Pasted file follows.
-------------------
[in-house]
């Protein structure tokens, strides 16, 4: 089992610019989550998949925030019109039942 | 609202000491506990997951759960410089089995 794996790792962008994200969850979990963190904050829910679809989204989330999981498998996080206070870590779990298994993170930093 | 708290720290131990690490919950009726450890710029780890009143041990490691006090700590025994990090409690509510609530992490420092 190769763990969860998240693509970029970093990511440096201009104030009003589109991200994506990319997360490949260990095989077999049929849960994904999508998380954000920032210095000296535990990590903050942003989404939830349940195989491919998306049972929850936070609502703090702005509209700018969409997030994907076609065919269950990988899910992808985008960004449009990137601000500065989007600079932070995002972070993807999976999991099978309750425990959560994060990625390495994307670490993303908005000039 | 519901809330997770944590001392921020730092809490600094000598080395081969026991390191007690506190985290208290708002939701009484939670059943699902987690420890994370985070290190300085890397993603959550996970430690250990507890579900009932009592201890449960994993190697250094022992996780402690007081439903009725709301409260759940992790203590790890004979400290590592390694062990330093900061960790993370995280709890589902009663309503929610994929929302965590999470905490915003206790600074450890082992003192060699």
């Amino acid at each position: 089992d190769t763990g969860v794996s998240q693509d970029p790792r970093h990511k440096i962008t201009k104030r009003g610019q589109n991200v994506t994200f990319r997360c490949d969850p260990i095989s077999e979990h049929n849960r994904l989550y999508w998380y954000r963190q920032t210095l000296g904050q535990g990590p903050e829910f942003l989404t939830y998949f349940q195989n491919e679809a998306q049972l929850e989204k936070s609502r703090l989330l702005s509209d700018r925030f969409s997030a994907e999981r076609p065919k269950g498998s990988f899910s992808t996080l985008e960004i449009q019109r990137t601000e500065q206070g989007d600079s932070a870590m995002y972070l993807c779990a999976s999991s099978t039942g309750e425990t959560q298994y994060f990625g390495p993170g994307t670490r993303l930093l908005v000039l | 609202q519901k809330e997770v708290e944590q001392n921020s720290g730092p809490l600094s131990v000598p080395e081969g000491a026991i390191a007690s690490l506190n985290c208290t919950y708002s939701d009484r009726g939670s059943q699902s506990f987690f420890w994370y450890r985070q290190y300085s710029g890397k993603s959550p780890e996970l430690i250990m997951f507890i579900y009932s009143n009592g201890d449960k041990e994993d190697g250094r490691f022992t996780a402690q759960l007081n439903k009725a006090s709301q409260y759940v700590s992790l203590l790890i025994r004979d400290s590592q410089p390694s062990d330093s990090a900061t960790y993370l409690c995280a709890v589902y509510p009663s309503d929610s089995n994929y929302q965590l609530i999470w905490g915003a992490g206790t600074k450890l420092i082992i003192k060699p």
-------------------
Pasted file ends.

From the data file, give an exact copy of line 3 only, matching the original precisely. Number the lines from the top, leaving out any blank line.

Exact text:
């Amino acid at each position: 089992d190769t763990g969860v794996s998240q693509d970029p790792r970093h990511k440096i962008t201009k104030r009003g610019q589109n991200v994506t994200f990319r997360c490949d969850p260990i095989s077999e979990h049929n849960r994904l989550y999508w998380y954000r963190q920032t210095l000296g904050q535990g990590p903050e829910f942003l989404t939830y998949f349940q195989n491919e679809a998306q049972l929850e989204k936070s609502r703090l989330l702005s509209d700018r925030f969409s997030a994907e999981r076609p065919k269950g498998s990988f899910s992808t996080l985008e960004i449009q019109r990137t601000e500065q206070g989007d600079s932070a870590m995002y972070l993807c779990a999976s999991s099978t039942g309750e425990t959560q298994y994060f990625g390495p993170g994307t670490r993303l930093l908005v000039l | 609202q519901k809330e997770v708290e944590q001392n921020s720290g730092p809490l600094s131990v000598p080395e081969g000491a026991i390191a007690s690490l506190n985290c208290t919950y708002s939701d009484r009726g939670s059943q699902s506990f987690f420890w994370y450890r985070q290190y300085s710029g890397k993603s959550p780890e996970l430690i250990m997951f507890i579900y009932s009143n009592g201890d449960k041990e994993d190697g250094r490691f022992t996780a402690q759960l007081n439903k009725a006090s709301q409260y759940v700590s992790l203590l790890i025994r004979d400290s590592q410089p390694s062990d330093s990090a900061t960790y993370l409690c995280a709890v589902y509510p009663s309503d929610s089995n994929y929302q965590l609530i999470w905490g915003a992490g206790t600074k450890l420092i082992i003192k060699p």